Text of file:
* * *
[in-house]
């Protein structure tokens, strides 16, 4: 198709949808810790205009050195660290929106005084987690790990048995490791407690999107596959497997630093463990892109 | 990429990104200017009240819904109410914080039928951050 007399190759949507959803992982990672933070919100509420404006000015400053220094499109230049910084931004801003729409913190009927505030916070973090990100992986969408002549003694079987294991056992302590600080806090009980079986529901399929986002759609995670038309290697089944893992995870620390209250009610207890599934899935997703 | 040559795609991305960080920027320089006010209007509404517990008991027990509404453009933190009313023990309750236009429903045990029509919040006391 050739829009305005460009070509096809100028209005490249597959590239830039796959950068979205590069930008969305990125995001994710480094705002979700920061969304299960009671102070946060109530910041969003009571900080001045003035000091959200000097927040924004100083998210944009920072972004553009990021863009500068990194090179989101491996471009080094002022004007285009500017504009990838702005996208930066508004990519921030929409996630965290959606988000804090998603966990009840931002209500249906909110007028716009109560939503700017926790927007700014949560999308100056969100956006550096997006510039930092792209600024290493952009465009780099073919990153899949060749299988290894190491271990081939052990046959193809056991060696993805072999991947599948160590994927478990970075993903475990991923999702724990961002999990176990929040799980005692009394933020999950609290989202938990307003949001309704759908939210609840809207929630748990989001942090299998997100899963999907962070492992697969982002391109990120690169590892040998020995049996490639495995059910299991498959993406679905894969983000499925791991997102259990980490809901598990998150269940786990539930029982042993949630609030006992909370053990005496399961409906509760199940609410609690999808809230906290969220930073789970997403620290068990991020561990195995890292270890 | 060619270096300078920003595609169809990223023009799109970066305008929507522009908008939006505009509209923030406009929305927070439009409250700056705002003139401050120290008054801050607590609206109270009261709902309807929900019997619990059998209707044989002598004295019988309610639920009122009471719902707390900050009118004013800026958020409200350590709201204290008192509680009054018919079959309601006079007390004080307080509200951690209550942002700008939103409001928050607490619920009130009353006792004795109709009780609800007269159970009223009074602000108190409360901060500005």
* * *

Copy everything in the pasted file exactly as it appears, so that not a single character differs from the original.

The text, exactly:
[in-house]
């Protein structure tokens, strides 16, 4: 198709949808810790205009050195660290929106005084987690790990048995490791407690999107596959497997630093463990892109 | 990429990104200017009240819904109410914080039928951050 007399190759949507959803992982990672933070919100509420404006000015400053220094499109230049910084931004801003729409913190009927505030916070973090990100992986969408002549003694079987294991056992302590600080806090009980079986529901399929986002759609995670038309290697089944893992995870620390209250009610207890599934899935997703 | 040559795609991305960080920027320089006010209007509404517990008991027990509404453009933190009313023990309750236009429903045990029509919040006391 050739829009305005460009070509096809100028209005490249597959590239830039796959950068979205590069930008969305990125995001994710480094705002979700920061969304299960009671102070946060109530910041969003009571900080001045003035000091959200000097927040924004100083998210944009920072972004553009990021863009500068990194090179989101491996471009080094002022004007285009500017504009990838702005996208930066508004990519921030929409996630965290959606988000804090998603966990009840931002209500249906909110007028716009109560939503700017926790927007700014949560999308100056969100956006550096997006510039930092792209600024290493952009465009780099073919990153899949060749299988290894190491271990081939052990046959193809056991060696993805072999991947599948160590994927478990970075993903475990991923999702724990961002999990176990929040799980005692009394933020999950609290989202938990307003949001309704759908939210609840809207929630748990989001942090299998997100899963999907962070492992697969982002391109990120690169590892040998020995049996490639495995059910299991498959993406679905894969983000499925791991997102259990980490809901598990998150269940786990539930029982042993949630609030006992909370053990005496399961409906509760199940609410609690999808809230906290969220930073789970997403620290068990991020561990195995890292270890 | 060619270096300078920003595609169809990223023009799109970066305008929507522009908008939006505009509209923030406009929305927070439009409250700056705002003139401050120290008054801050607590609206109270009261709902309807929900019997619990059998209707044989002598004295019988309610639920009122009471719902707390900050009118004013800026958020409200350590709201204290008192509680009054018919079959309601006079007390004080307080509200951690209550942002700008939103409001928050607490619920009130009353006792004795109709009780609800007269159970009223009074602000108190409360901060500005």